Beers, before she stopped giving interviews, explained: “This is a war about a way of life and fundamental beliefs in values we did not expect to ever have to explain and defend — such as freedom and tolerance.” She described her task as having to market the American way of life “for audiences who are, at best, cynical.”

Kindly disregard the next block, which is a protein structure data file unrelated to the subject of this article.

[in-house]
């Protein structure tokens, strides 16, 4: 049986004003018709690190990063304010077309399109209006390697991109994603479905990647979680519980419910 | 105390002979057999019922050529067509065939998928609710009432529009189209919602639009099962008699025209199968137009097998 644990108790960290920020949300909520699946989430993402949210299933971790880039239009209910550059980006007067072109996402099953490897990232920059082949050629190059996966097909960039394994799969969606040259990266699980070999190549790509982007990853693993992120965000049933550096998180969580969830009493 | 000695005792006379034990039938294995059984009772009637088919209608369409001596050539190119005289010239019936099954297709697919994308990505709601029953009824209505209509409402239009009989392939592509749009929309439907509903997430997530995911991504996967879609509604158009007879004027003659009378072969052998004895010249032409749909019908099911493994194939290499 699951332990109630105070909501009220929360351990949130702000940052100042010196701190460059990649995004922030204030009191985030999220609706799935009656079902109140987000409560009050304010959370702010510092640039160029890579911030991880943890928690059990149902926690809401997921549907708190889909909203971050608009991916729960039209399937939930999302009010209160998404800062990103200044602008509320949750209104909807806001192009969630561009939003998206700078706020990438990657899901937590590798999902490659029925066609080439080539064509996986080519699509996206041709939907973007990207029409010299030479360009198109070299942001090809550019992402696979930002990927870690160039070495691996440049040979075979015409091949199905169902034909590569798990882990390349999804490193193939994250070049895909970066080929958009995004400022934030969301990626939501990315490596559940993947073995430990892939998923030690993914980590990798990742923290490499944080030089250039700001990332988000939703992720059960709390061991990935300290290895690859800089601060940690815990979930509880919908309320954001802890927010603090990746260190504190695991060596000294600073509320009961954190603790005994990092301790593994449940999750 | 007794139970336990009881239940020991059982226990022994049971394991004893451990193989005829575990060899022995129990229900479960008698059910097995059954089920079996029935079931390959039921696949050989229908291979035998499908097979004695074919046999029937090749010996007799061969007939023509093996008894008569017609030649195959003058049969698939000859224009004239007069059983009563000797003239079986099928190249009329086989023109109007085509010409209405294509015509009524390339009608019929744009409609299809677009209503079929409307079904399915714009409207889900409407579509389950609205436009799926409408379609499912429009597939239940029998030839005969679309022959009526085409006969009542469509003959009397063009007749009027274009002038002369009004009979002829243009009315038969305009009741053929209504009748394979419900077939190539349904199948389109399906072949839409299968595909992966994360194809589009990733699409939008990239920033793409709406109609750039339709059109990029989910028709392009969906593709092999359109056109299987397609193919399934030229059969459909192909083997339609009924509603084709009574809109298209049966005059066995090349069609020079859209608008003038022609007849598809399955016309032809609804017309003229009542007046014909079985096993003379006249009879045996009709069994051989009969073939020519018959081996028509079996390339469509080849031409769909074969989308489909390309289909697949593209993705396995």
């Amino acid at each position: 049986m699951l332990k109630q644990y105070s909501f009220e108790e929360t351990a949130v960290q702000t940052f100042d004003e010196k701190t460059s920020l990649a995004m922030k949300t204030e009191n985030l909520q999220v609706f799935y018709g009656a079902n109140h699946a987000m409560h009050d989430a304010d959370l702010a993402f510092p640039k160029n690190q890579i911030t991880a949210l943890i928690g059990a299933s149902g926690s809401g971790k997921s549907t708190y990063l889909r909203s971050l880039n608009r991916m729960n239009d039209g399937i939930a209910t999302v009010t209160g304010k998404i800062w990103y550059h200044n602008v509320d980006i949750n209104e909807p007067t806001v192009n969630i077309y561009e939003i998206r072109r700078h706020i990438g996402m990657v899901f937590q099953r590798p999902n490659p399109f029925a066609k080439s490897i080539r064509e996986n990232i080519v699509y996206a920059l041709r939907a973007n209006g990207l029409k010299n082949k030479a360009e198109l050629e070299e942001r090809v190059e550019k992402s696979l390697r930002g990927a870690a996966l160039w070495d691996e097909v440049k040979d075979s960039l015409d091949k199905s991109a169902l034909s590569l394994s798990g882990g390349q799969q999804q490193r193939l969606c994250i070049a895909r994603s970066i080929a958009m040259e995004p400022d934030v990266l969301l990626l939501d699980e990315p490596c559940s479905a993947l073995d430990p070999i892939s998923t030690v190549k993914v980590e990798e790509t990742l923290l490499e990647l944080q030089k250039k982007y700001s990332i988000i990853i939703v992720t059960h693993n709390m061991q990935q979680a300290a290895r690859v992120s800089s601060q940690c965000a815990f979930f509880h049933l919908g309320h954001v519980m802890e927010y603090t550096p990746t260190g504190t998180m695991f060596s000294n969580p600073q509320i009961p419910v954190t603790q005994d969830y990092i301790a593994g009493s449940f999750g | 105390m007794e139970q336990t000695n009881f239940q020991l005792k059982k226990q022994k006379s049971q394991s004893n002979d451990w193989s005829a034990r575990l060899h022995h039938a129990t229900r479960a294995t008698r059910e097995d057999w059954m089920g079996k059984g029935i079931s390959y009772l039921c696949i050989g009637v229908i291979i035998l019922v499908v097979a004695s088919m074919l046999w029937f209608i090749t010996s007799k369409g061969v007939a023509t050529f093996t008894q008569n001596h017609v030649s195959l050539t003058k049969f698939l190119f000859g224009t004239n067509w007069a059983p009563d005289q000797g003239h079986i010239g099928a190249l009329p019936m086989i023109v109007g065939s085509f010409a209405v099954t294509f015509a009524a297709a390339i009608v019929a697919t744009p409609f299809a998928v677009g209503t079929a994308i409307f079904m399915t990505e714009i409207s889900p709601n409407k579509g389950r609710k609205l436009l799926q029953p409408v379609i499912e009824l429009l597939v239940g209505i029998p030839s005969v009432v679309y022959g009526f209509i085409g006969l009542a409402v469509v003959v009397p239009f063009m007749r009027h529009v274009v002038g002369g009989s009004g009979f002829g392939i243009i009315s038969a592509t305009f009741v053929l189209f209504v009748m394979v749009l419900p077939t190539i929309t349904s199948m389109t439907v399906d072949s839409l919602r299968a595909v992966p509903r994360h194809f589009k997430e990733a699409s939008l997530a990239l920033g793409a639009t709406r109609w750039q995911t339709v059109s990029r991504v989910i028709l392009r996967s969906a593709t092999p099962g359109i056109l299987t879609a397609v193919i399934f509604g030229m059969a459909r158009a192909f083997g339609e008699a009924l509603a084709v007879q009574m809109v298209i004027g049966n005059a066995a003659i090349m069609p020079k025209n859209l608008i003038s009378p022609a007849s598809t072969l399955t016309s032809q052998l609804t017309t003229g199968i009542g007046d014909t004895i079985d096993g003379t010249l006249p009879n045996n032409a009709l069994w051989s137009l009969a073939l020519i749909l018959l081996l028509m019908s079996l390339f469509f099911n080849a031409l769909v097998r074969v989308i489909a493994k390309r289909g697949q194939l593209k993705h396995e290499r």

Cynical? If only our task were that easy. Beers and the State Department may believe that the war on terrorism can be won by branding American values as if they were commercial trademarks. But they are bound to be disappointed. They should remember that trademark battles hinge on discerning the conduct of the “reasonably prudent” buyer. Tests of the likelihood of confusion — like tests determining whether advertisements are false and misleading, or whether literature is likely to incite acts of violence — require exploring the thoughts of the rational consumer. This consumer, according to a Third Circuit U.S. Court of Appeals case, is “neither savant nor dolt.” The First Circuit assumes he is “of normal intelligence.” While the courts do not expect genius, “there simply must be some limits to the claimed asininity” of the buying public.

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